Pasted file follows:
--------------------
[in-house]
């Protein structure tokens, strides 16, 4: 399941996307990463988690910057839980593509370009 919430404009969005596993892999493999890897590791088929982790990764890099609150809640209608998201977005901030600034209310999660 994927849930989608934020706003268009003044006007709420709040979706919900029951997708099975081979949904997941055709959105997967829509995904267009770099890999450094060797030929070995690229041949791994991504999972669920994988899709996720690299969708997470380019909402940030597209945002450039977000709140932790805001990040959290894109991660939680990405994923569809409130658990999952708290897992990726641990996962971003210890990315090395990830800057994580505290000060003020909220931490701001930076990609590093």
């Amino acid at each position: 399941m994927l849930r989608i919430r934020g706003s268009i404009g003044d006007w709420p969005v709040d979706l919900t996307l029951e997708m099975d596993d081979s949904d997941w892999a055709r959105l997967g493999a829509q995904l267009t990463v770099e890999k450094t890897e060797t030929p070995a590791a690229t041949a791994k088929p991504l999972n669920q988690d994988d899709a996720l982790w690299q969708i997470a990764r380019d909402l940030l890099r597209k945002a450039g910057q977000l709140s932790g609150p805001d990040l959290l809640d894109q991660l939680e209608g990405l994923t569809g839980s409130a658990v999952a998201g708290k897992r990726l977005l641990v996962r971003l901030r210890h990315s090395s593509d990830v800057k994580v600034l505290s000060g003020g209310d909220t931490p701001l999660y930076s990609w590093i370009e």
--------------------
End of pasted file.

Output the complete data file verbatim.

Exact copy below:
[in-house]
């Protein structure tokens, strides 16, 4: 399941996307990463988690910057839980593509370009 919430404009969005596993892999493999890897590791088929982790990764890099609150809640209608998201977005901030600034209310999660 994927849930989608934020706003268009003044006007709420709040979706919900029951997708099975081979949904997941055709959105997967829509995904267009770099890999450094060797030929070995690229041949791994991504999972669920994988899709996720690299969708997470380019909402940030597209945002450039977000709140932790805001990040959290894109991660939680990405994923569809409130658990999952708290897992990726641990996962971003210890990315090395990830800057994580505290000060003020909220931490701001930076990609590093």
């Amino acid at each position: 399941m994927l849930r989608i919430r934020g706003s268009i404009g003044d006007w709420p969005v709040d979706l919900t996307l029951e997708m099975d596993d081979s949904d997941w892999a055709r959105l997967g493999a829509q995904l267009t990463v770099e890999k450094t890897e060797t030929p070995a590791a690229t041949a791994k088929p991504l999972n669920q988690d994988d899709a996720l982790w690299q969708i997470a990764r380019d909402l940030l890099r597209k945002a450039g910057q977000l709140s932790g609150p805001d990040l959290l809640d894109q991660l939680e209608g990405l994923t569809g839980s409130a658990v999952a998201g708290k897992r990726l977005l641990v996962r971003l901030r210890h990315s090395s593509d990830v800057k994580v600034l505290s000060g003020g209310d909220t931490p701001l999660y930076s990609w590093i370009e």